Using Psychology in Management Training: The Psychological Foundations of Management Skills

Using Psychology in Management Training: The Psychological Foundations of Management Skills

Using Psychology in Management Training: The Psychological Foundations of Management Skills

Using Psychology in Management Training: The Psychological Foundations of Management Skills

Synopsis

Many of the fundamental principles of psychology form the basis for management training. Using Psychology in Management Training aims to give trainers and student trainers a grounding in the ideas and research findings which are most relevant to their work.

Three major areas are explored from a management training perspective and illustrated with case studies:

-- The individual psychological processes of learning, personality and motivation which are at the heart of most management training courses

-- The social psychological processes of group dynamics, leadership and stress which all arise from the interaction of people at work

-- The psychology of the actual training experience including the crucial training skill of communication and what is needed to meet organisational training needs.

Using Psychology in Management Training has a clear and accessible format with a comprehensive glossary of unfamiliar terms and suggestions for further reading at the end of each chapter.

Excerpt

Let’s start with a definition. Training, most people in the field would agree, can be described as:

a planned process to modify attitude, knowledge or skill behaviour through learning experience to achieve effective performance in an activity or range of activities. Its purpose, in the work situation, is to develop the abilities of the individual and to satisfy the current and future needs of the organisation.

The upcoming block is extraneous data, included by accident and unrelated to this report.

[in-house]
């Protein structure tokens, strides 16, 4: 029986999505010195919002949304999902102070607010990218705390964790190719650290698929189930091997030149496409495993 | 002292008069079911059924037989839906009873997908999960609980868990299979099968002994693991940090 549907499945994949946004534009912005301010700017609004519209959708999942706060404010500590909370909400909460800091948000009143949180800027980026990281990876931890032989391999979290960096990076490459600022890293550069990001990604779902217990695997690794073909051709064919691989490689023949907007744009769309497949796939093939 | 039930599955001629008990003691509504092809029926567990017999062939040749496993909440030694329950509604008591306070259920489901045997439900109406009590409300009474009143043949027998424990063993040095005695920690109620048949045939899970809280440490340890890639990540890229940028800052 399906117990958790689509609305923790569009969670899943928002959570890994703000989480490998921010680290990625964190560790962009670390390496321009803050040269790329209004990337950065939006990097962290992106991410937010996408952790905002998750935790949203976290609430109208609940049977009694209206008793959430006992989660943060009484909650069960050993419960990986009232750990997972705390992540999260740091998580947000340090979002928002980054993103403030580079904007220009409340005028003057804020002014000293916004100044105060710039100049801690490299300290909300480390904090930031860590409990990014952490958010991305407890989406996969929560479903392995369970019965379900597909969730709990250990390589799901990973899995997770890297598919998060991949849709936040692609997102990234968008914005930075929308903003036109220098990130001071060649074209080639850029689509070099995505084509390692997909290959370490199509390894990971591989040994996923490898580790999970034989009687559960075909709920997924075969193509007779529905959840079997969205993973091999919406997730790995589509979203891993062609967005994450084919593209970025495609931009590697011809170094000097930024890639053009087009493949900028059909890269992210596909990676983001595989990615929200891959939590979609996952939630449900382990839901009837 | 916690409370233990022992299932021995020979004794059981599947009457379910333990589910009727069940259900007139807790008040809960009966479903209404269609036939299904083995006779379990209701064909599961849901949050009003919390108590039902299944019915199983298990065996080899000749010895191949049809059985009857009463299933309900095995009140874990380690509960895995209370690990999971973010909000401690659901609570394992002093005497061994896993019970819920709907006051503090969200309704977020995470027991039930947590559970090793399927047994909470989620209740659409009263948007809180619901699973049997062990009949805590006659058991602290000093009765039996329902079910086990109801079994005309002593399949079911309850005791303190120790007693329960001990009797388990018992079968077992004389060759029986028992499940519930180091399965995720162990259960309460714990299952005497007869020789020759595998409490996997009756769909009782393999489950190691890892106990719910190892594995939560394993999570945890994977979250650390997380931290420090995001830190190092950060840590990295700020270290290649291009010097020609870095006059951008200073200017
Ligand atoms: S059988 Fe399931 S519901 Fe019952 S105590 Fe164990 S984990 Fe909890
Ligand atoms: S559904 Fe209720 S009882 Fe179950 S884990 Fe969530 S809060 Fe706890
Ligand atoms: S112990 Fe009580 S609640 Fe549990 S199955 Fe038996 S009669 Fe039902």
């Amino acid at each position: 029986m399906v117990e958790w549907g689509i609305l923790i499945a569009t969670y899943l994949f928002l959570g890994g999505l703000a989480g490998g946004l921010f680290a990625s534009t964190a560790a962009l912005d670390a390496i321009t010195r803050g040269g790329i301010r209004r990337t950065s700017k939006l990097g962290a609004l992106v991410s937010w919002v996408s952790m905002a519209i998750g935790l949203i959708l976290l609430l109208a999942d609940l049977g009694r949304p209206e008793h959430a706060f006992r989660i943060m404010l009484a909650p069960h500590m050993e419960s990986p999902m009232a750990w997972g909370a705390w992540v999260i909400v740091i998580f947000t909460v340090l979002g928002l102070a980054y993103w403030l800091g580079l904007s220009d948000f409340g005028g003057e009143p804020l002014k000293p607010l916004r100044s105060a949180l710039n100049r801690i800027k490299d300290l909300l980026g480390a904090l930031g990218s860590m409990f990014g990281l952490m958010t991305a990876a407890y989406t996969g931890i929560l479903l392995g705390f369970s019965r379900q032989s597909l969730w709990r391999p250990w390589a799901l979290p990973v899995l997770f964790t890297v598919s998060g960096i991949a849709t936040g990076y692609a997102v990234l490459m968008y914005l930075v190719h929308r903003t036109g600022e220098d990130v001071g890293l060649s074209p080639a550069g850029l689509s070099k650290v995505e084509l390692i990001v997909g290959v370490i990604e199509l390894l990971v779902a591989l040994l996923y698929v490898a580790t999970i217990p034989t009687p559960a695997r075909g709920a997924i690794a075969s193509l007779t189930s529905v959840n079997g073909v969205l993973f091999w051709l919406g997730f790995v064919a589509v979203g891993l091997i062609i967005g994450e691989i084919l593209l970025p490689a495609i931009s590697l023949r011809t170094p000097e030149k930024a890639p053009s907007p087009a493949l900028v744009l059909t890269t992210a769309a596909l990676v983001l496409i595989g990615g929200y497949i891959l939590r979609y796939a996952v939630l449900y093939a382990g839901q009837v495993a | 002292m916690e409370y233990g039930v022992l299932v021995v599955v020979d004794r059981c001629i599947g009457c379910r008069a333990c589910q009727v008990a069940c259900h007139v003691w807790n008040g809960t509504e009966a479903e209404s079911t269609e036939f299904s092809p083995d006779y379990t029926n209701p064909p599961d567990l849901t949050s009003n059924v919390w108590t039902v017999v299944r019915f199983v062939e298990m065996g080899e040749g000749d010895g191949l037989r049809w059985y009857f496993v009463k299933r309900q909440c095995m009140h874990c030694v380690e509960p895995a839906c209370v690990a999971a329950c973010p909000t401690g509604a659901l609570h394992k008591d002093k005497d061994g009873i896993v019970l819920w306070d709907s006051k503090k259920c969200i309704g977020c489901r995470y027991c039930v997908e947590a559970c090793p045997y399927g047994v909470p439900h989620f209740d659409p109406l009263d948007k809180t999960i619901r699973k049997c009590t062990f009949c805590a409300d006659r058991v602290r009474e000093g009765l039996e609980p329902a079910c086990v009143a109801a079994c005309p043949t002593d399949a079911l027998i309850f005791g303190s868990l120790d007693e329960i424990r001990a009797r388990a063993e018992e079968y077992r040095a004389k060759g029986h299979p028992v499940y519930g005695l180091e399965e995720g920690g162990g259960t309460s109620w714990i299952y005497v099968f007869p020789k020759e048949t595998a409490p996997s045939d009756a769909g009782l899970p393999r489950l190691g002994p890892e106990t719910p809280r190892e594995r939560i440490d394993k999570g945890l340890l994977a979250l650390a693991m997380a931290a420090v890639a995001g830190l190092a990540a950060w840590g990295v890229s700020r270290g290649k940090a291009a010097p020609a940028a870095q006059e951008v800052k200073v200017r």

(Reid and Barrington, 1997, p. 7; italics added)

This is, of course, a definition of an ideal situation. I have italicized two of the words in it to point up the difference between the ideal and the actual situation that trainers have to deal with. We will note at various points in this book how little planning goes into much of the training that is offered in the workplace, and how developing individual abilities usually comes a very poor second to satisfying organizational needs. However, the implications of both of these goals are very much at the heart of this book and both are firmly grounded in the concepts and research findings of psychology. Part I is concerned with individual psychological processes and Part II with social psychological processes.

It may be as well at this stage to point out that the use of psychology by trainers also represents an ideal situation. I think the actual situation here is nicely captured by an experienced and perceptive trainer:

Applying psychology to training is not like applying the principles of aerodynamics to aeroplane design. It is more like using a schoolboy knowledge of Latin to begin a relationship with an Italian lover; much better than nothing, but of necessity basic, tentative, experimental, and open to constant modification and learning.

(Hardingham, 1998, p. 5)

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